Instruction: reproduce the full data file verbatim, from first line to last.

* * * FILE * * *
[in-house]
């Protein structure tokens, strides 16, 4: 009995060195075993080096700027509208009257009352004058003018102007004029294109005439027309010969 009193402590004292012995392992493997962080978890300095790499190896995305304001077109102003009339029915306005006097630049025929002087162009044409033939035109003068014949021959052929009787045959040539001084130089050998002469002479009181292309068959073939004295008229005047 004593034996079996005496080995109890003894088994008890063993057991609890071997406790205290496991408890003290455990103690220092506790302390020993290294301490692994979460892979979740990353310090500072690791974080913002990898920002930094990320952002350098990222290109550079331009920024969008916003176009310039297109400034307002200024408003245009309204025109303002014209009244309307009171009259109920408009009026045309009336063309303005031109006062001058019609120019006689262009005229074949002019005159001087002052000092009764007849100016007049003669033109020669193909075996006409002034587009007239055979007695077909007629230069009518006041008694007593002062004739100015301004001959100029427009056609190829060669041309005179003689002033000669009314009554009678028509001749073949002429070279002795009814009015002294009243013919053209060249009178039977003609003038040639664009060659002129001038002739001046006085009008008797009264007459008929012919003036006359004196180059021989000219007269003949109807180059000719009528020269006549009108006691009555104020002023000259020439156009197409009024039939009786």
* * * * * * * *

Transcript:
[in-house]
């Protein structure tokens, strides 16, 4: 009995060195075993080096700027509208009257009352004058003018102007004029294109005439027309010969 009193402590004292012995392992493997962080978890300095790499190896995305304001077109102003009339029915306005006097630049025929002087162009044409033939035109003068014949021959052929009787045959040539001084130089050998002469002479009181292309068959073939004295008229005047 004593034996079996005496080995109890003894088994008890063993057991609890071997406790205290496991408890003290455990103690220092506790302390020993290294301490692994979460892979979740990353310090500072690791974080913002990898920002930094990320952002350098990222290109550079331009920024969008916003176009310039297109400034307002200024408003245009309204025109303002014209009244309307009171009259109920408009009026045309009336063309303005031109006062001058019609120019006689262009005229074949002019005159001087002052000092009764007849100016007049003669033109020669193909075996006409002034587009007239055979007695077909007629230069009518006041008694007593002062004739100015301004001959100029427009056609190829060669041309005179003689002033000669009314009554009678028509001749073949002429070279002795009814009015002294009243013919053209060249009178039977003609003038040639664009060659002129001038002739001046006085009008008797009264007459008929012919003036006359004196180059021989000219007269003949109807180059000719009528020269006549009108006691009555104020002023000259020439156009197409009024039939009786």